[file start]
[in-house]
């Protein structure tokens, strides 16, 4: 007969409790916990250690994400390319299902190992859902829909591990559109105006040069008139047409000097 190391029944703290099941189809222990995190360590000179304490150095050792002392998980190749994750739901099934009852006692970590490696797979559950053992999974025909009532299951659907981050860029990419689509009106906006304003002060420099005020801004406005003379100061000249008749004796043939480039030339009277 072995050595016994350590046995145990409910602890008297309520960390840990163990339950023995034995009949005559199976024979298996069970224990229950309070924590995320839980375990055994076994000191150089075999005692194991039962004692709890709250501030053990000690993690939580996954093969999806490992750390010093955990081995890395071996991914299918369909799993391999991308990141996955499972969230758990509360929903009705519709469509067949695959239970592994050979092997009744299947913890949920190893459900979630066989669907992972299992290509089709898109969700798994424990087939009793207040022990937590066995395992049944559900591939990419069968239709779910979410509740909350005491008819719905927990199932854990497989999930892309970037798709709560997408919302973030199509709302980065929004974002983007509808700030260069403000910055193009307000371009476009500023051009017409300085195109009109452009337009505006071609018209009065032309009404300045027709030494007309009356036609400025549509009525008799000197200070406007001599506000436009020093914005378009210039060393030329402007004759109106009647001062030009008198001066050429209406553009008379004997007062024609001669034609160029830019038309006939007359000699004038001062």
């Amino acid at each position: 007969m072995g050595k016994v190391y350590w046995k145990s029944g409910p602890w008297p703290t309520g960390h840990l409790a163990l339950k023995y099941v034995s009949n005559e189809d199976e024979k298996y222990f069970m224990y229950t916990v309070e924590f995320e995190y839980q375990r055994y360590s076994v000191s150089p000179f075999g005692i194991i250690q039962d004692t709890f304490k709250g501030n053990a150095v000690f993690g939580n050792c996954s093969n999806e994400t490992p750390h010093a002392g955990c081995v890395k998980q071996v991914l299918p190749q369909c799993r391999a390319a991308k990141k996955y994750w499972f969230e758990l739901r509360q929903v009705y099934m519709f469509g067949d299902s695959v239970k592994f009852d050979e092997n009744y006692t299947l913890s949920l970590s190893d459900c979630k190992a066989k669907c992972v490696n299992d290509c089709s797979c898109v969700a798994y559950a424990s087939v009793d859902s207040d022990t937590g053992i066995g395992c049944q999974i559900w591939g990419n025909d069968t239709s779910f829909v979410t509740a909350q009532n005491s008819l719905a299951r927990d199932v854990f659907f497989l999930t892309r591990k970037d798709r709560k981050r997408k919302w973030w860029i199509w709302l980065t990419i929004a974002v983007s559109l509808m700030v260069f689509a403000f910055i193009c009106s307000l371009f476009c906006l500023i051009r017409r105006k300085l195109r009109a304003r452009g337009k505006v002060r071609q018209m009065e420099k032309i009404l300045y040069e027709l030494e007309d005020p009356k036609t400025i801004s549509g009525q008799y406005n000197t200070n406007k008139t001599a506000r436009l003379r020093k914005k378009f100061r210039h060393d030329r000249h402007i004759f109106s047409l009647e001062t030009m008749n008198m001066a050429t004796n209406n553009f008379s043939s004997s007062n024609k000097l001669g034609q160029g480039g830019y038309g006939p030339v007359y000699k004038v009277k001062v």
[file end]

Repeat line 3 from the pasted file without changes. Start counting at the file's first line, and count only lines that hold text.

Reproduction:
């Amino acid at each position: 007969m072995g050595k016994v190391y350590w046995k145990s029944g409910p602890w008297p703290t309520g960390h840990l409790a163990l339950k023995y099941v034995s009949n005559e189809d199976e024979k298996y222990f069970m224990y229950t916990v309070e924590f995320e995190y839980q375990r055994y360590s076994v000191s150089p000179f075999g005692i194991i250690q039962d004692t709890f304490k709250g501030n053990a150095v000690f993690g939580n050792c996954s093969n999806e994400t490992p750390h010093a002392g955990c081995v890395k998980q071996v991914l299918p190749q369909c799993r391999a390319a991308k990141k996955y994750w499972f969230e758990l739901r509360q929903v009705y099934m519709f469509g067949d299902s695959v239970k592994f009852d050979e092997n009744y006692t299947l913890s949920l970590s190893d459900c979630k190992a066989k669907c992972v490696n299992d290509c089709s797979c898109v969700a798994y559950a424990s087939v009793d859902s207040d022990t937590g053992i066995g395992c049944q999974i559900w591939g990419n025909d069968t239709s779910f829909v979410t509740a909350q009532n005491s008819l719905a299951r927990d199932v854990f659907f497989l999930t892309r591990k970037d798709r709560k981050r997408k919302w973030w860029i199509w709302l980065t990419i929004a974002v983007s559109l509808m700030v260069f689509a403000f910055i193009c009106s307000l371009f476009c906006l500023i051009r017409r105006k300085l195109r009109a304003r452009g337009k505006v002060r071609q018209m009065e420099k032309i009404l300045y040069e027709l030494e007309d005020p009356k036609t400025i801004s549509g009525q008799y406005n000197t200070n406007k008139t001599a506000r436009l003379r020093k914005k378009f100061r210039h060393d030329r000249h402007i004759f109106s047409l009647e001062t030009m008749n008198m001066a050429t004796n209406n553009f008379s043939s004997s007062n024609k000097l001669g034609q160029g480039g830019y038309g006939p030339v007359y000699k004038v009277k001062v």